What a difference six months makes. In early August, I was fielding calls from my clients convinced that their retirement savings were headed down a sinkhole due to a September-2008 style meltdown. The market Cassandras were out in full force predicting a double-dip recession in the U.S.
Fast forward six months, and the mood has now changed to cautious optimism. The U.S. stock market has embarked upon a slow and steady run upward since the new year. The Market Volatility Index (VIX) has tumbled below 20. Fear is slowly transforming into greed.
As Harvard economist John Kenneth Galbraith observed: "The financial memory is very short."
And there are some good reasons for this. The economic data in the U.S. continue to surprise on the upside. Even as the International Monetary Fund (IMF) ratcheted down estimates of global growth in January, the U.S. economy may grow as much 3% this year. Of course, what drove Friday's market rally was the news that the U.S. economy added 243,000 jobs in January, driving the unemployment rate down to 8.3%.
But investor sentiment in Europe is improving as well. The cost of insuring 10 million pounds ($15.8 million) of European investment-grade corporate credit for five years has fallen by more than 70% since the start of the year. And that's a hardly two months after a noted columnist in London Financial Times gravely declared that "the eurozone had 10 days to live."
Skeptics will point out that the market is on yet another artificially induced sugar high. After all, in the U.S., the Fed's government bond-buying program has pumped $600 billion in new money into the economy. And the Fed has also now promised that it won't raise interest rates until 2014.
But what brought Europe back from its brink is less appreciated by U.S. investors. The European Central Bank's offer of unlimited three-year loans to banks through its Long-Term Refinancing Operation both removed the threat of systemic banking meltdown, and at the same time resuscitated moribund government and bank funding markets. The effect on European banking stocks has been spectacular. Peripheral European banks I've written about in the past, including the Bank of Ireland (IRE) and National Bank of Greece (NBG) have been on fire, up 74.2% and 85.8%, respectively, just since Jan. 1.
And yet for those of us who have been slightly underinvested since the selloff in August, it has been surprisingly difficult to make money. For anyone who looks at any of the standard technical indicators, the market has been overbought for the past three weeks. I have been waiting for a meaning full pullback to get my clients money back into the market. But like the energizer bunny, this market just keeps going and going.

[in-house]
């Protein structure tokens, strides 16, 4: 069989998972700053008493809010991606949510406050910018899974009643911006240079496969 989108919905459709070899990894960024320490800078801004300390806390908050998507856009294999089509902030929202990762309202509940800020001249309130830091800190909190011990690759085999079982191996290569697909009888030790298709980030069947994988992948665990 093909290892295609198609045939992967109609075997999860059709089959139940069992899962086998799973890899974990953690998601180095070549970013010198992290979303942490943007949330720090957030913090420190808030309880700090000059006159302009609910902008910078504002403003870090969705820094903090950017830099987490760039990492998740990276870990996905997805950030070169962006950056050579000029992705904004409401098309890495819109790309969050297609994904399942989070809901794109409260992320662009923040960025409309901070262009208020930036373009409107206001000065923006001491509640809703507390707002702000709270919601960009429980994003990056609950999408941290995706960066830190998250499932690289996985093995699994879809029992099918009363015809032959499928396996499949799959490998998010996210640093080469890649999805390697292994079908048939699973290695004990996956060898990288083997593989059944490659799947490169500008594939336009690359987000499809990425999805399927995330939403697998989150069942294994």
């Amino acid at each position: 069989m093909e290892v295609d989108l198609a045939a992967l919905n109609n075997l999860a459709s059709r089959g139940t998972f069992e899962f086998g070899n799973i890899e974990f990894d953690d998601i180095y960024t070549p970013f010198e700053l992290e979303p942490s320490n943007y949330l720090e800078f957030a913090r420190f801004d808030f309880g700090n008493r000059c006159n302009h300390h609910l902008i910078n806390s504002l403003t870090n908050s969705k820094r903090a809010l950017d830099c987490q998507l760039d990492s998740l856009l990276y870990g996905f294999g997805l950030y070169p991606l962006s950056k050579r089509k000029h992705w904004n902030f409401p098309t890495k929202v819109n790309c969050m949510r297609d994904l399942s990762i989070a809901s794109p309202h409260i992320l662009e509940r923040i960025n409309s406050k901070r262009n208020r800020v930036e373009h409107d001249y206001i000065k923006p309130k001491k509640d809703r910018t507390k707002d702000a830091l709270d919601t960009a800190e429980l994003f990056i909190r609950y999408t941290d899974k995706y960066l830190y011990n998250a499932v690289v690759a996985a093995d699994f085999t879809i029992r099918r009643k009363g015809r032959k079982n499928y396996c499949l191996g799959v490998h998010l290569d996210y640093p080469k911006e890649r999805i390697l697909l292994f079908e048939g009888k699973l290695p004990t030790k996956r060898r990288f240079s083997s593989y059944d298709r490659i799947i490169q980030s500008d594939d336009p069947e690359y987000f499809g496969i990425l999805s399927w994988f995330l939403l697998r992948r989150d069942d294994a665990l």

For a while, I was encouraged because the recent rise has been on low volume and a lot of the smart money has stayed on the sidelines. But I'm starting to warm to the argument that since the rally has been driven purely by changed price expectations, rather than by new money coming into the markets, the rally may have a long way to. Certainly, buyers jumping in at the sign of the slightest pullback supports this thesis.
I now think it will take a Black Swan event -- some unexpectedly bad bit of bad news that will shake the market out of its complacency -- to derail it from its relentless climb.
So here is an incomplete list of three potential "Black Swans" that could derail the market in the coming weeks.
- Greece is still in the midst of a very complex restructuring of its debt. The latest reports are that the country has agreed to a deal in which private investors will take a 70% haircut on Greek debt. But market reaction to the latest deal in Greece is like a real world version of the "the boy who cried wolf." Investors have heard it so many times, they've stopped listening. That said, ignoring the problem does not make it go away. Meanwhile, Portugal stands ready, as the next potential domino to fall.
- The words Middle East and war are never good for stock market performance. Yet, the probability of Israel attacking Iran's nuclear facilities is rising by the day. Nor will Washington's accommodative policies matter much, as Israel Prime Minister Netanyahu has repeatedly compared Iran to Nazi Germany in the early 1930s. Any breakout of hostilities may cause a sharp selloff in the global financial markets.
- French President Nicolas Sarkozy may be quietly preparing to exit the global stage of the French Presidency -- one that has been mostly amenable to the imposition of Germanic austerity on eurozone countries. But a victory in April's French presidential elections for François Hollande, the socialist candidate, will change the lay of the land. Hollande has promised to renegotiate the eurozone's fiscal treaty, the EU's crowning achievement of recent years. If he is successful, that could put the eurozone back into a tailspin.
Of course, the very fact that I am writing about them makes these more White Swans than genuinely unexpected Black Swans.
But the basic message remains the same: A large number of outside events could derail this market. Strong recent gains notwithstanding, this is not the time to become complacent.